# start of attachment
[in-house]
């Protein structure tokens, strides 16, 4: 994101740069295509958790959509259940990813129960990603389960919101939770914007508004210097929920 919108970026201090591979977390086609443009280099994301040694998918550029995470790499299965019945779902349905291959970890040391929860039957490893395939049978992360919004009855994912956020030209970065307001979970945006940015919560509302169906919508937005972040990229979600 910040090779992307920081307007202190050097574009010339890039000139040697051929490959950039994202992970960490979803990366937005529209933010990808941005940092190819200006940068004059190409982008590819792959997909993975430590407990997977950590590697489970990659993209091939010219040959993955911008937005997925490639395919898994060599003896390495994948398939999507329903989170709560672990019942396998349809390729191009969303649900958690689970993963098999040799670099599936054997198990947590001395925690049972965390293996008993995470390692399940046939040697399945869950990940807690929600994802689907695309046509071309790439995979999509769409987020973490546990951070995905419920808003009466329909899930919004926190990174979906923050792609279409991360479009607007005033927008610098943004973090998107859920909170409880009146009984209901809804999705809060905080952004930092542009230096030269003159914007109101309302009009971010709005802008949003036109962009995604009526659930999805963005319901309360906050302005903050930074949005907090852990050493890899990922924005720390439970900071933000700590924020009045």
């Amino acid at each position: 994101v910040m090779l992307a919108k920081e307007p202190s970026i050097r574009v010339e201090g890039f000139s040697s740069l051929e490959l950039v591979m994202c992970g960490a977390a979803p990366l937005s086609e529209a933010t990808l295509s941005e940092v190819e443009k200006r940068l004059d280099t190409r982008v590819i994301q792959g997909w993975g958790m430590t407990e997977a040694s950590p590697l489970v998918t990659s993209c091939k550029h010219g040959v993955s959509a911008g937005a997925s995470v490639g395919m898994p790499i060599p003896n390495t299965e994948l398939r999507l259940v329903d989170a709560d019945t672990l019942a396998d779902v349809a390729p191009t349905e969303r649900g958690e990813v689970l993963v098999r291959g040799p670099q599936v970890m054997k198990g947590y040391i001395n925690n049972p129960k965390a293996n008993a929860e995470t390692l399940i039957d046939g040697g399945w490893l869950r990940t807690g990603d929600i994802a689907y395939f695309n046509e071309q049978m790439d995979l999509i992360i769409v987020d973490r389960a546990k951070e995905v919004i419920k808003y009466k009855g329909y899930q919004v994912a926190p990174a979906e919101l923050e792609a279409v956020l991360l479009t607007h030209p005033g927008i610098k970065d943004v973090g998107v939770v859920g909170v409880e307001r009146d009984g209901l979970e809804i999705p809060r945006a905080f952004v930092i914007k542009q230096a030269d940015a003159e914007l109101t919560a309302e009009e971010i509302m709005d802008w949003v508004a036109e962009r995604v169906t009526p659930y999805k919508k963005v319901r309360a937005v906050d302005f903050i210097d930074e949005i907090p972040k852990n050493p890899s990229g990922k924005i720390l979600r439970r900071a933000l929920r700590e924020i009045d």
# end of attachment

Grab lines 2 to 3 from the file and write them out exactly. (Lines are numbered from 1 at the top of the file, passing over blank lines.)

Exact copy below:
């Protein structure tokens, strides 16, 4: 994101740069295509958790959509259940990813129960990603389960919101939770914007508004210097929920 919108970026201090591979977390086609443009280099994301040694998918550029995470790499299965019945779902349905291959970890040391929860039957490893395939049978992360919004009855994912956020030209970065307001979970945006940015919560509302169906919508937005972040990229979600 910040090779992307920081307007202190050097574009010339890039000139040697051929490959950039994202992970960490979803990366937005529209933010990808941005940092190819200006940068004059190409982008590819792959997909993975430590407990997977950590590697489970990659993209091939010219040959993955911008937005997925490639395919898994060599003896390495994948398939999507329903989170709560672990019942396998349809390729191009969303649900958690689970993963098999040799670099599936054997198990947590001395925690049972965390293996008993995470390692399940046939040697399945869950990940807690929600994802689907695309046509071309790439995979999509769409987020973490546990951070995905419920808003009466329909899930919004926190990174979906923050792609279409991360479009607007005033927008610098943004973090998107859920909170409880009146009984209901809804999705809060905080952004930092542009230096030269003159914007109101309302009009971010709005802008949003036109962009995604009526659930999805963005319901309360906050302005903050930074949005907090852990050493890899990922924005720390439970900071933000700590924020009045």
């Amino acid at each position: 994101v910040m090779l992307a919108k920081e307007p202190s970026i050097r574009v010339e201090g890039f000139s040697s740069l051929e490959l950039v591979m994202c992970g960490a977390a979803p990366l937005s086609e529209a933010t990808l295509s941005e940092v190819e443009k200006r940068l004059d280099t190409r982008v590819i994301q792959g997909w993975g958790m430590t407990e997977a040694s950590p590697l489970v998918t990659s993209c091939k550029h010219g040959v993955s959509a911008g937005a997925s995470v490639g395919m898994p790499i060599p003896n390495t299965e994948l398939r999507l259940v329903d989170a709560d019945t672990l019942a396998d779902v349809a390729p191009t349905e969303r649900g958690e990813v689970l993963v098999r291959g040799p670099q599936v970890m054997k198990g947590y040391i001395n925690n049972p129960k965390a293996n008993a929860e995470t390692l399940i039957d046939g040697g399945w490893l869950r990940t807690g990603d929600i994802a689907y395939f695309n046509e071309q049978m790439d995979l999509i992360i769409v987020d973490r389960a546990k951070e995905v919004i419920k808003y009466k009855g329909y899930q919004v994912a926190p990174a979906e919101l923050e792609a279409v956020l991360l479009t607007h030209p005033g927008i610098k970065d943004v973090g998107v939770v859920g909170v409880e307001r009146d009984g209901l979970e809804i999705p809060r945006a905080f952004v930092i914007k542009q230096a030269d940015a003159e914007l109101t919560a309302e009009e971010i509302m709005d802008w949003v508004a036109e962009r995604v169906t009526p659930y999805k919508k963005v319901r309360a937005v906050d302005f903050i210097d930074e949005i907090p972040k852990n050493p890899s990229g990922k924005i720390l979600r439970r900071a933000l929920r700590e924020i009045d």